It’s that time of year when FCI publishes the annual troubleshooting guide. I have done several of these columns now and I hope you have found the information helpful. Last year, I covered troubleshooting from a “how to do it” point of view in the interest of helping our readers who may be considering a career as an inspector. This year I’d like to go back to what we have covered in the past – what causes resilient flooring to fail? Knowing this can help you prevent problems before the floor ever gets installed.
Troubleshooting is one of the things I do for a living – analyzing why floors have failed and offering recommendations on how to fix the problem. Unfortunately, when a floor fails, the fix, more often than not, is to take up and replace the floor and that is a shame for several reasons including the tremendous inconvenience to the customer who owns the floor, the cost to whomever is responsible for the failure – often a shared expense the installer, dealer, distributor and/or manufacturer of the floor covering, and the impact on the environment when a perfectly good floor is removed and thrown away.
Several things come to mind as far as what I have seen in 15 years of troubleshooting resilient flooring failures. If these issues were addressed instead of ignored, a lot of flooring failures would not happen in the first place. Before, during and after a resilient installation there are preventable problems that if addressed can eliminate complaints. Here are just a few.
Moisture TestingIf you are installing a floor over concrete without testing the concrete or at least asking if there are moisture test results available, I respectfully say “Why?” Moisture continues to be the #1 cause of failure for resilient flooring installed over concrete, so why do so many floors continue to get installed over untested floors? The industry standard, ASTM F 710 says “All concrete slabs shall be tested for moisture regardless of age or grade level.” Every flooring and adhesive manufacturer says the same thing. If you do the job and the concrete was not tested and the floor fails because of moisture then YOU, the installer and the dealer, are responsible. You can’t blame the concrete guy or the general contractor or the manufacturer or the building owner. You are the professional. You should know the industry standard. If you don’t follow recommendations and the floor fails, you will buy the job.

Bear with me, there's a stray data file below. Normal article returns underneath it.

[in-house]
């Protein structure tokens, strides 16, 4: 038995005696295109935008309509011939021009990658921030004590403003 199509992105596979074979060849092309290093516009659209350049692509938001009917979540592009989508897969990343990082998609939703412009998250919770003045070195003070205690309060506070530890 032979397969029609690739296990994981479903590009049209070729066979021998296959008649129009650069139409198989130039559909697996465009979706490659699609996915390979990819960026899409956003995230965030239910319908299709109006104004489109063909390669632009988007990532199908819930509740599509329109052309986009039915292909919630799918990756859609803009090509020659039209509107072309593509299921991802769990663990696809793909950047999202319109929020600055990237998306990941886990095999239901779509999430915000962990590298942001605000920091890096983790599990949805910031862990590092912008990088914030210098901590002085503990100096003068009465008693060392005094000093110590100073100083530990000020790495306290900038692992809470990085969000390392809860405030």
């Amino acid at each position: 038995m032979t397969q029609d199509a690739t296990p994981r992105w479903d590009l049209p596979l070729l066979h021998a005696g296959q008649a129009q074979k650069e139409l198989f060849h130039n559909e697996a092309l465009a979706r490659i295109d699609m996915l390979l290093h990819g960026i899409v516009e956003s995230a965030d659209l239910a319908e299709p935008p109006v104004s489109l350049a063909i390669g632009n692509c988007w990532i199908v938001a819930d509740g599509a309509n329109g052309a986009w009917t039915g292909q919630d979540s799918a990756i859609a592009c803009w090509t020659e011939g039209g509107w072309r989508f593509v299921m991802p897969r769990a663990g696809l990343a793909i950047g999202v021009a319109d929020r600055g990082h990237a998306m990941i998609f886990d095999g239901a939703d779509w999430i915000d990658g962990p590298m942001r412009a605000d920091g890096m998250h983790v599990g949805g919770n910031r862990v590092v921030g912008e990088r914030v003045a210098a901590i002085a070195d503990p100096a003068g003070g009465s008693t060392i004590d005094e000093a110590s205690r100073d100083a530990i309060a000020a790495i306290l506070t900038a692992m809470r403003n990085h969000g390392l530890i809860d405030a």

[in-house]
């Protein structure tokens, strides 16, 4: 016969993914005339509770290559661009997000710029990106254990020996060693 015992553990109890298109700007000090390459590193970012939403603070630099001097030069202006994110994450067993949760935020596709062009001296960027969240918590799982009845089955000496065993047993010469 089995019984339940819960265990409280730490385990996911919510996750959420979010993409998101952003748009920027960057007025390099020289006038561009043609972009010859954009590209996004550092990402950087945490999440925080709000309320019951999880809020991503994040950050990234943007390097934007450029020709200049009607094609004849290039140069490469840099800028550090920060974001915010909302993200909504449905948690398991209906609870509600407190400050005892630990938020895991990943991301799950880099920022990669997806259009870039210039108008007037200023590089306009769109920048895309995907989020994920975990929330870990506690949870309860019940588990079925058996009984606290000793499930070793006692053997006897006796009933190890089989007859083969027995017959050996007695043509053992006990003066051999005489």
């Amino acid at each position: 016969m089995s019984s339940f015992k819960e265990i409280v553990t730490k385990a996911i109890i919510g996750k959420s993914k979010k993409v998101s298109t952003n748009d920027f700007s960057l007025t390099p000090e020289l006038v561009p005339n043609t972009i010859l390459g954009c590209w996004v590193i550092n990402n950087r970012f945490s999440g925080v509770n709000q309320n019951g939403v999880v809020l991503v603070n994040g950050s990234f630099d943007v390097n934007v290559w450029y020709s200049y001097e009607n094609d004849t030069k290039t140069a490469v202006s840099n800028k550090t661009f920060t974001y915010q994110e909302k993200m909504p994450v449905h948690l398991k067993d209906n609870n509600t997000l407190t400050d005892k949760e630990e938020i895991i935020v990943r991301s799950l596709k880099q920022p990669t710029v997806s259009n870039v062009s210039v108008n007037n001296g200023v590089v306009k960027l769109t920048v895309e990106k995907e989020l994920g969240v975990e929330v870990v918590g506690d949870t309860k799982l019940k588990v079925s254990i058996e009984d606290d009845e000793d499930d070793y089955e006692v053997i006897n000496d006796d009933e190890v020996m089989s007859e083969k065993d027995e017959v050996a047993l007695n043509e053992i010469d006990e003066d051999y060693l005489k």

Adhesive ResidueMy most recent inspection was a rubber floor that was popping up. I lifted a tile and the patching compound was adhered to the back of tile and had released from the concrete. The concrete had a thick layer of black adhesive residue on it. I normally don’t mention brand names but a section in the Ardex website really covers this point well. “Specific Ardex underlayments can be installed over a thin layer of cutback or other non-water-soluble adhesive residue.” Notice it says thin layer, which means no visible trowel notches. You can’t just rip up old VCT and skim coat over it! It also says non-water soluble. That means old carpet adhesive, VCT adhesive, and just about any adhesive that is not black has to come up. The bottom line is when an old floor comes up, the adhesive has to be dealt with. In the job I mentioned above, the black adhesive was the weak link that caused the floor to fail. Ardex continues, “Since the weakest link of the system will be the bond of the adhesive to the substrate, it is important that the adhesive be very thin, firm and have a good bond to the substrate.” You won’t find a single manufacturer of patching compound who disagrees with these statements and yet I can’t tell you how many failures I have seen where the old adhesive residue was not dealt with properly.
AcclimationEvery flooring manufacturer recommends acclimating their product to site conditions for 48 hours or more before installing it. Why? Because we are dealing with products that can change in dimension when they get hot or cold. Ever see a vinyl tile or cove base job that has gaps in it? I can assure you that the installer did not install it that way and the product did not shrink. Chances are that warm product was installed, which caused it to “grow” a little before installation, and then when it cooled to room temperature it went back to its original size; thus, the gaps. On rectangular products like wall base, vinyl plank or vinyl edgings, the installer can inadvertently stretch the product while handling it with the same results. The same is true with sheet goods or large format tiles. Believe me; the manufacturers don’t call for acclimating the product to make your job harder. There is a good reason for it.